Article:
Fifth Street Finance Corp. (NYSE:FSC - News) announced that its wholly-owned subsidiary, Fifth Street Mezzanine Partners IV, L.P. (the "SBIC Subsidiary"), has received committee approval for a license from the United States Small Business Administration ("SBA") to operate as a Small Business Investment Company ("SBIC"). Fifth Street expects that the SBIC license will be issued following final action by the SBA Administrator.
The license will allow the SBIC Subsidiary to obtain leverage by issuing SBA-guaranteed debentures, subject to the issuance of a capital commitment by the SBA and customary procedures. Debentures are loans issued by an SBIC which have interest payable semi-annually and a ten year maturity. The interest rate is fixed at the time of issuance at a market-driven spread over U.S. Treasury Notes with 10-year maturities. Current SBA regulations would permit the SBIC Subsidiary to issue up to $150 million in debentures.
In addition, Fifth Street has applied for exemptive relief from the U.S. Securities and Exchange Commission ("SEC") to permit the exclusion of debentures issued by the SBIC Subsidiary from Fifth Street's consolidated asset coverage ratio. Similar relief has been granted to other business development companies, though there is no assurance that Fifth Street will receive exemptive relief from the SEC, final license approval from the SBA or a capital commitment from the SBA.
Leonard M. Tannenbaum, Fifth Street's President and Chief Executive Officer, stated, "We are very pleased that we have received committee approval for the SBIC license. This will provide a new source of leverage for funding investments as we continue to meet the strong demand for capital in the middle market."
"Our SBIC Subsidiary, Fifth Street Mezzanine Partners IV, L.P., will be able to utilize Fifth Street's origination, underwriting and portfolio management resources to invest in small businesses and help them succeed," commented Bernard D. Berman, Executive Vice President, Secretary and Chief Compliance Officer of Fifth Street.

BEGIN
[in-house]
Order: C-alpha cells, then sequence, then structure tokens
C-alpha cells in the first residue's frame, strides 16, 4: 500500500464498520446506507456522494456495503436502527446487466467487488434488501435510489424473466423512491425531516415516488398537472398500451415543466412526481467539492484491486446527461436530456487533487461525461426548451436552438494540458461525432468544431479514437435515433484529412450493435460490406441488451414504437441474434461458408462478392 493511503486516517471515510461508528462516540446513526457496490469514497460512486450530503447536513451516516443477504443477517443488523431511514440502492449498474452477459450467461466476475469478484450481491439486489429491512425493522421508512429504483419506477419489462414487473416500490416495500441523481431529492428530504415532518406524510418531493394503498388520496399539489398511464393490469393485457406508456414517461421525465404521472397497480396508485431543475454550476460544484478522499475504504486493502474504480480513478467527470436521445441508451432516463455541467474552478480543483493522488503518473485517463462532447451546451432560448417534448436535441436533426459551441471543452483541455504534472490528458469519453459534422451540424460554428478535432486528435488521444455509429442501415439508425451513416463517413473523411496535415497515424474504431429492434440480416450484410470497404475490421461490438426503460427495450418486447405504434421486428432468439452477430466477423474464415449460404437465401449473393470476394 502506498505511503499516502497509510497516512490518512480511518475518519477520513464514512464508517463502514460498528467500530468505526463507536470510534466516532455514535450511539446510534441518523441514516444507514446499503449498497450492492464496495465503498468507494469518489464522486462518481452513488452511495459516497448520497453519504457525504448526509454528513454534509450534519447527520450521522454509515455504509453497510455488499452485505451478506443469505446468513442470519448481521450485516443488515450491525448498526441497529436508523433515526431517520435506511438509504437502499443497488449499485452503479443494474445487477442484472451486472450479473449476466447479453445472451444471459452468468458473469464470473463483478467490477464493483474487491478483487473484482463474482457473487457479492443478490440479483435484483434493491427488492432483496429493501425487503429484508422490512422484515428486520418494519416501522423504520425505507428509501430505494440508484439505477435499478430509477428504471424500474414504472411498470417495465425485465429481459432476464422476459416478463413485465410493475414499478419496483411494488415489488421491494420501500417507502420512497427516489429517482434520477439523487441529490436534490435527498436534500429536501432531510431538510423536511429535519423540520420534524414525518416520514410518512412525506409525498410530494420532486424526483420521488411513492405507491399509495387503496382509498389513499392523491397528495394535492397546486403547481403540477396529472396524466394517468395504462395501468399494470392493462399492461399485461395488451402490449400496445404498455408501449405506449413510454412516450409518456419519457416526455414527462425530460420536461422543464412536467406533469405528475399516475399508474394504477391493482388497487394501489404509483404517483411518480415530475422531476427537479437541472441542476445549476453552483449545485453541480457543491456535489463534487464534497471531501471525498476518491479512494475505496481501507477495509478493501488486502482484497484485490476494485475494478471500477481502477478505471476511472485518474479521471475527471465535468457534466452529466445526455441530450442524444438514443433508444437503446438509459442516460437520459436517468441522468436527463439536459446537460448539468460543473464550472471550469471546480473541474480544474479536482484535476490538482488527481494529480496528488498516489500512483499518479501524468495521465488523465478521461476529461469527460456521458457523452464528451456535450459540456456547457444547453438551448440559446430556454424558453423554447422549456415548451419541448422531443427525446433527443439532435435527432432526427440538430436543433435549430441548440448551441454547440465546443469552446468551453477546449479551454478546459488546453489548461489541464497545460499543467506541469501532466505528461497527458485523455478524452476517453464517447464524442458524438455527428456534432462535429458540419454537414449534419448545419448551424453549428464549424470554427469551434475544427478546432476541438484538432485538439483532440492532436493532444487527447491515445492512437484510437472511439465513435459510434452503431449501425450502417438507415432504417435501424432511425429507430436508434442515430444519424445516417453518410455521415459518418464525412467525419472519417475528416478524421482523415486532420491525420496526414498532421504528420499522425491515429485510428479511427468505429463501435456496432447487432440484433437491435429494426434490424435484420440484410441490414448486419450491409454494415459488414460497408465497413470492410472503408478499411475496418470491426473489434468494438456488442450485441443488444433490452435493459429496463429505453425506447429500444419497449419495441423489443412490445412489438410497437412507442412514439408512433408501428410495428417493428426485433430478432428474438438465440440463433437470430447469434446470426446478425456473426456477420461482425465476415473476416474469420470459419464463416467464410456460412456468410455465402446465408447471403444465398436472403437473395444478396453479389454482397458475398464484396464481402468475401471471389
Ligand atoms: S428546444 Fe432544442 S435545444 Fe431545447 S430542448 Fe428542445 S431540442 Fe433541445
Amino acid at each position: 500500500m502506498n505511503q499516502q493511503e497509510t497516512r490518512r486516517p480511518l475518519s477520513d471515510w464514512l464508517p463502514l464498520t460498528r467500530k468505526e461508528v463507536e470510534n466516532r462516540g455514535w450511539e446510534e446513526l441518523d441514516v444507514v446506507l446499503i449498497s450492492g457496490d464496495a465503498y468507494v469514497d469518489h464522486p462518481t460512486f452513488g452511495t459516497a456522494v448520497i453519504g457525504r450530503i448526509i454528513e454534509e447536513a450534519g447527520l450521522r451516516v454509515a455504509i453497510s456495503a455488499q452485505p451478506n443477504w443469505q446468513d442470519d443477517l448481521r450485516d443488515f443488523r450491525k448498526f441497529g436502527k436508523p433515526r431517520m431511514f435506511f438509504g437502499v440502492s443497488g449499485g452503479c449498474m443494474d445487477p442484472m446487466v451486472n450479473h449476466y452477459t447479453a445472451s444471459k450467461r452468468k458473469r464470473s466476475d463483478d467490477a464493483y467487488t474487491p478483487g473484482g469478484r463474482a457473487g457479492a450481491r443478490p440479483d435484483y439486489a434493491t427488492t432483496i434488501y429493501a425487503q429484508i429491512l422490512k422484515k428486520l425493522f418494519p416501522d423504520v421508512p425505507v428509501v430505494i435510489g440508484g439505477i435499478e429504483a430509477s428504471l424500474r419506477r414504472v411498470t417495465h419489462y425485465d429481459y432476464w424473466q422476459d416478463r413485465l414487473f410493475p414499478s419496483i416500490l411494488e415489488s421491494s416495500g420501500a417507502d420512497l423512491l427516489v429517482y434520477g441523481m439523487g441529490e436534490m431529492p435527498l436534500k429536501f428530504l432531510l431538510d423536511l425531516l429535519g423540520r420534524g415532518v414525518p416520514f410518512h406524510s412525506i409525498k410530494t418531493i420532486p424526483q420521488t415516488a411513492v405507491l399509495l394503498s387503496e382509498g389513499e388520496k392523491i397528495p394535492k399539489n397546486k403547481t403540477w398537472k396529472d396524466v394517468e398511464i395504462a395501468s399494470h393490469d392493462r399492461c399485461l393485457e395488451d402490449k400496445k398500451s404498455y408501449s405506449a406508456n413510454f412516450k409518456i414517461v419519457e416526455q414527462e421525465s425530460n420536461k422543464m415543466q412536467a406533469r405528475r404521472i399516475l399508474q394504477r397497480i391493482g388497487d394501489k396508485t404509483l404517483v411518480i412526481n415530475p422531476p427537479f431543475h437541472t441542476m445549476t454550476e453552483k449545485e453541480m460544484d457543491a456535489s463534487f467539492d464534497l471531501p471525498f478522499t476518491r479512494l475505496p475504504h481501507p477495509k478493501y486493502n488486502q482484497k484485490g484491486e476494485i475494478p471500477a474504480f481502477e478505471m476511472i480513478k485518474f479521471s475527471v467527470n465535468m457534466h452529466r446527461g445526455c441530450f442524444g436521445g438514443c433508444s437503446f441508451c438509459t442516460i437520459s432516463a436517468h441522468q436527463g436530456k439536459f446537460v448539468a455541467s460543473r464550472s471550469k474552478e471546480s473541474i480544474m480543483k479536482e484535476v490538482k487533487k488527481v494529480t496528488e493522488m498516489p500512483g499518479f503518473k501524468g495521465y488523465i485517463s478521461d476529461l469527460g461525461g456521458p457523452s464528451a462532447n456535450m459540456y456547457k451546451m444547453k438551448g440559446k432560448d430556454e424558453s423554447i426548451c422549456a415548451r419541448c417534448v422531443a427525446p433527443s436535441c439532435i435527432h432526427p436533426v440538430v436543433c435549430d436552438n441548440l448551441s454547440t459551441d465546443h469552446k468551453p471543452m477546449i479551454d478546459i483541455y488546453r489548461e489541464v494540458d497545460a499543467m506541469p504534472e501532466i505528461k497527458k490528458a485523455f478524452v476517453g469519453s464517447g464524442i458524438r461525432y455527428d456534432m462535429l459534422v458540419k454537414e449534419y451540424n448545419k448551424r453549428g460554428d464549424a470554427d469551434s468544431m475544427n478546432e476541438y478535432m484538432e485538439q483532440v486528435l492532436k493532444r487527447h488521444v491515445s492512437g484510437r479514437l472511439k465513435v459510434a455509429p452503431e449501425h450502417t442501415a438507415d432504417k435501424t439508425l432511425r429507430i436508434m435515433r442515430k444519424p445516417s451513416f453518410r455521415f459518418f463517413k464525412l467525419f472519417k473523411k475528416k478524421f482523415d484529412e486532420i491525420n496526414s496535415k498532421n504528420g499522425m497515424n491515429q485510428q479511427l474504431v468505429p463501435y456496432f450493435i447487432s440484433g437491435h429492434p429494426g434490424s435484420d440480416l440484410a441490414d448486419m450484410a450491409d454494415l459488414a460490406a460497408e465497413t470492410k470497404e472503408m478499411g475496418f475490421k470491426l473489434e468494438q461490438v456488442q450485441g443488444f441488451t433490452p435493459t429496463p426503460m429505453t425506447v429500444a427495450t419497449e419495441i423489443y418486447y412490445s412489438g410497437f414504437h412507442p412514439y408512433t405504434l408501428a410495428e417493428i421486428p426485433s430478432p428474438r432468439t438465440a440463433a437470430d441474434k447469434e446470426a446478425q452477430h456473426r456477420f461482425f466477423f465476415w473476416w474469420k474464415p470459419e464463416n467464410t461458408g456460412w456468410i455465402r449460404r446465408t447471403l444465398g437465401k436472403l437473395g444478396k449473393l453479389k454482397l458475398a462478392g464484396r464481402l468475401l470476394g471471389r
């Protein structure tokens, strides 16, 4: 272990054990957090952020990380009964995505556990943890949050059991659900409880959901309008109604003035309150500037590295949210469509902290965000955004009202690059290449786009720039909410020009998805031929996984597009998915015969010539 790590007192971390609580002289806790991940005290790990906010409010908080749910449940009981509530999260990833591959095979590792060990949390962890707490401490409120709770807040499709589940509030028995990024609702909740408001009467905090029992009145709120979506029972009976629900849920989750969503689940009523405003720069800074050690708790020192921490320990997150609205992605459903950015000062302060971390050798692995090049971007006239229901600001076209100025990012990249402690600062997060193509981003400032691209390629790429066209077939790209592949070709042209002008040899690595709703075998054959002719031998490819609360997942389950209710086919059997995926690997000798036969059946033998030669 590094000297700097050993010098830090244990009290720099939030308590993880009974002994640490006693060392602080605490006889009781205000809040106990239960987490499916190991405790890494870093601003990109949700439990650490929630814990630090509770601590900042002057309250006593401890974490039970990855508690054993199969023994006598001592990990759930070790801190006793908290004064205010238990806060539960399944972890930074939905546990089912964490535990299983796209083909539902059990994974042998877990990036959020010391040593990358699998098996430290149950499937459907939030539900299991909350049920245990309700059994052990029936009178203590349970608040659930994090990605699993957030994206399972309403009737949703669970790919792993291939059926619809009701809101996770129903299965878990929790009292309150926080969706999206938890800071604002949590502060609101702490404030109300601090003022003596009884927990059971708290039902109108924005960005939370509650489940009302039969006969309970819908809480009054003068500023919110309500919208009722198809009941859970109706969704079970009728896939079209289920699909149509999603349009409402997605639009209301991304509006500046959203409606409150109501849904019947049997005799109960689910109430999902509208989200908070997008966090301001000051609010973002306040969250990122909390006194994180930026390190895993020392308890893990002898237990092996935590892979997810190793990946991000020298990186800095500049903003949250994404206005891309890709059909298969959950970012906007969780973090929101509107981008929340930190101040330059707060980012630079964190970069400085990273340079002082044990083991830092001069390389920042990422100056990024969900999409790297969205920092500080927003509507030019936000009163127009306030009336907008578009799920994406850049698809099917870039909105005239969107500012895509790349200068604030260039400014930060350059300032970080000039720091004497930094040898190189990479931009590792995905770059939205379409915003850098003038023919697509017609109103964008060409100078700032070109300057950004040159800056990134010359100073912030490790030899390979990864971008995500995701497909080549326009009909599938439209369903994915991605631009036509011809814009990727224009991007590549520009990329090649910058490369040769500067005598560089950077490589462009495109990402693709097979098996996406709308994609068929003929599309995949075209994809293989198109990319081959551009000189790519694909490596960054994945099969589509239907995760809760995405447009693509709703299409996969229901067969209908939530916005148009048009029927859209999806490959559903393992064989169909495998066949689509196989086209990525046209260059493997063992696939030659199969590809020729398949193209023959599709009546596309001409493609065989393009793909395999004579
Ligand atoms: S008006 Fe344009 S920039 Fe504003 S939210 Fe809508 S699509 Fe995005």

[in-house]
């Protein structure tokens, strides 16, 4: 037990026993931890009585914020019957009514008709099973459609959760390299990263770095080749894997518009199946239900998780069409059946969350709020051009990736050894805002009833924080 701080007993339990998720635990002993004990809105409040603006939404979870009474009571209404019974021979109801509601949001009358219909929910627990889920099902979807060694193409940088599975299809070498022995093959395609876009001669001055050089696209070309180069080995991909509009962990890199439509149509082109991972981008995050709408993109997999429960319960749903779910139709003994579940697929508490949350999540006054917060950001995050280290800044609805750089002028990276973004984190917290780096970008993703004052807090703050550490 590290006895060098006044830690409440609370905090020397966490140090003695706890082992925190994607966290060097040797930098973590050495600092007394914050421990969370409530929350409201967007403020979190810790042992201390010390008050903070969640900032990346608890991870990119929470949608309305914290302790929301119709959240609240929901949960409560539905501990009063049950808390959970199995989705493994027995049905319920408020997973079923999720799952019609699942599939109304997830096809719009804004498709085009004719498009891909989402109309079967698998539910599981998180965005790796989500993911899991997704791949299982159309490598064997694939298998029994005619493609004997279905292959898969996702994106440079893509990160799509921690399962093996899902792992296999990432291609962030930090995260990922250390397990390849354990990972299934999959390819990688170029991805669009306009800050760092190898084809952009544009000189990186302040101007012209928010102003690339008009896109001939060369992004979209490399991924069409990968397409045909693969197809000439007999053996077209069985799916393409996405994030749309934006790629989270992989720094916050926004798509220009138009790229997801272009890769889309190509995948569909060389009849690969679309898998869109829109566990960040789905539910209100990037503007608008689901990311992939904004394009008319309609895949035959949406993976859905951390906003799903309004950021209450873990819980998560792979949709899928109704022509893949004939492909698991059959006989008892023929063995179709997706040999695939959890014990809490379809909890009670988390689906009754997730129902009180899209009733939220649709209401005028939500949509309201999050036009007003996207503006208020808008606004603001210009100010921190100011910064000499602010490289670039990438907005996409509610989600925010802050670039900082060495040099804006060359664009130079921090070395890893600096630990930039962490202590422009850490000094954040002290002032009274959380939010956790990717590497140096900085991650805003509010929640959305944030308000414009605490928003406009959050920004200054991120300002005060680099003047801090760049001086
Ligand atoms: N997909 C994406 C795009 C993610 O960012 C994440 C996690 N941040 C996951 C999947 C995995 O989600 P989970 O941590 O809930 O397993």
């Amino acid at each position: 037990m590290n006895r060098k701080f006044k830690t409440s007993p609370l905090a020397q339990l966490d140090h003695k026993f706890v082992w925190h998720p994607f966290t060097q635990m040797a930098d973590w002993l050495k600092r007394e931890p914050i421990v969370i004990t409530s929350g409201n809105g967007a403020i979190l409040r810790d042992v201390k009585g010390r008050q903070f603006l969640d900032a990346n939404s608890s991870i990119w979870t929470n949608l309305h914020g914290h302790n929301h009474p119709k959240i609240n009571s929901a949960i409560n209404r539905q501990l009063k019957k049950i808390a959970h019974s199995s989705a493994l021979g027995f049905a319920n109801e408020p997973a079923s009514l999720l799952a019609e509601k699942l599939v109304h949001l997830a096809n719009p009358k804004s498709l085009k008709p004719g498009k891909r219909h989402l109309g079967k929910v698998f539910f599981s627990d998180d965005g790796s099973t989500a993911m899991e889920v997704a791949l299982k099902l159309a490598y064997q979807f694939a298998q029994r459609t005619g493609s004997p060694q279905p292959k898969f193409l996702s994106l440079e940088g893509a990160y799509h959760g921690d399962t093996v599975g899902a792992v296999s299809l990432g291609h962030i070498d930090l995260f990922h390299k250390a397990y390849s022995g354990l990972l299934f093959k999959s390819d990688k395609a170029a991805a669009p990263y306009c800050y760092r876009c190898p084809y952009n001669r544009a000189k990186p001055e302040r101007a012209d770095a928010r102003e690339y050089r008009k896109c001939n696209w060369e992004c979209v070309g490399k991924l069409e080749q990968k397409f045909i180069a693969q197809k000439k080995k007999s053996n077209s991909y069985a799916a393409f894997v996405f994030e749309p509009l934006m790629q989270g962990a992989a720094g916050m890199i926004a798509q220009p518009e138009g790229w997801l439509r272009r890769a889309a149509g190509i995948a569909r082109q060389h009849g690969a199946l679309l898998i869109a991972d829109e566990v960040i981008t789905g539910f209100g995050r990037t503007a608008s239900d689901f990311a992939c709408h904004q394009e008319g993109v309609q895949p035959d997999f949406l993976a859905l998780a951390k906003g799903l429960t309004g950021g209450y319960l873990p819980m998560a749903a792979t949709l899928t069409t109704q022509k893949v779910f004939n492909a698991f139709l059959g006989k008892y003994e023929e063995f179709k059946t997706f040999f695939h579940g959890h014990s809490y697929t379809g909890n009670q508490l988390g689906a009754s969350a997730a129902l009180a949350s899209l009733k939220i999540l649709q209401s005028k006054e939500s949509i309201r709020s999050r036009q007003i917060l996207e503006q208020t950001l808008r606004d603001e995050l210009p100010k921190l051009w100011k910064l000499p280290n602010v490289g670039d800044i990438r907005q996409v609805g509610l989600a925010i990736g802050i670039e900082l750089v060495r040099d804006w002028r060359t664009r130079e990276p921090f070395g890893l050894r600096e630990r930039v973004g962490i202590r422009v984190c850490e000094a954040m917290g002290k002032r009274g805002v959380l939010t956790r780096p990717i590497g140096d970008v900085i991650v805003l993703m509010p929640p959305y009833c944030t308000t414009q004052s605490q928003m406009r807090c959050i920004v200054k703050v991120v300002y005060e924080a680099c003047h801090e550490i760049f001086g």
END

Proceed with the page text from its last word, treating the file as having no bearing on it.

Godot has arrived at last in the form of an SBIC license. FSC has been waiting for months for this $150mn in new capital. Obviously, the company's liquidity , already one of the best in the industry, improves with this new string to their bow.
We made a few calculations and came to the conclusion that the company should be able to nearly double its investment assets, and still have cash left over. At September 30 2009, FSC had $327mn in investment assets. On a pro-forma basis, and assuming the new $150mnn in SBIC debt, $50mn Revolver and use of $75mn of the $113mn in cash on the balance sheet, FSC's assets could reach $602mn.
The company is under-leveraged so the $150mn of SBIC capital, even when fully deployed, will not ring the over-leveraged warning bells. In fact, we calculate investment assets (not even including cash) will cover debt by over 300%. That's important because loans to lower middle market companies with average yields of 15.7% are going to have relatively high default rates so a conservative capital structure is required.
Unfortunately, like many others before them, FSC is asking the SEC for exemptive relief from the very sensible 200% minimum asset coverage of debt ratio. That's not a problem right now but leaves the prospect that Fifth Street could gorge itself on debt capital in the future, so we'll be watching.
Since we wrote the first draft of this article, the company has announced an increase in its dividend for the second quarter of their fiscal year (quarter ended March 2010) to 30 cents from 27 cents in the prior period. Certainly, the availability of the SBIC license must have given management confidence that both assets and earnings will increase in the next few months. We're usually not in favour of BDCs announcing distributions in advance of knowing what their earnings will look like, but the gap here is not too pronounced. After all, the company did earn 26 cents Net Investment Income Per Share in the quarter ended September 30, 2009.
Our main mission is to determine which BDCs are likely to maintain/increase their dividend and which are likely to cut them. Obviously, this second increase in as many quarters underscores that FSC's pay-out is secure and may grow further in 2010. Currently the yield on the new dividend annualized is 10.6%, which is a reasonable return for a company with growth prospects and a (still) conservative balance sheet.
Disclosure: Author holds a long position in FSC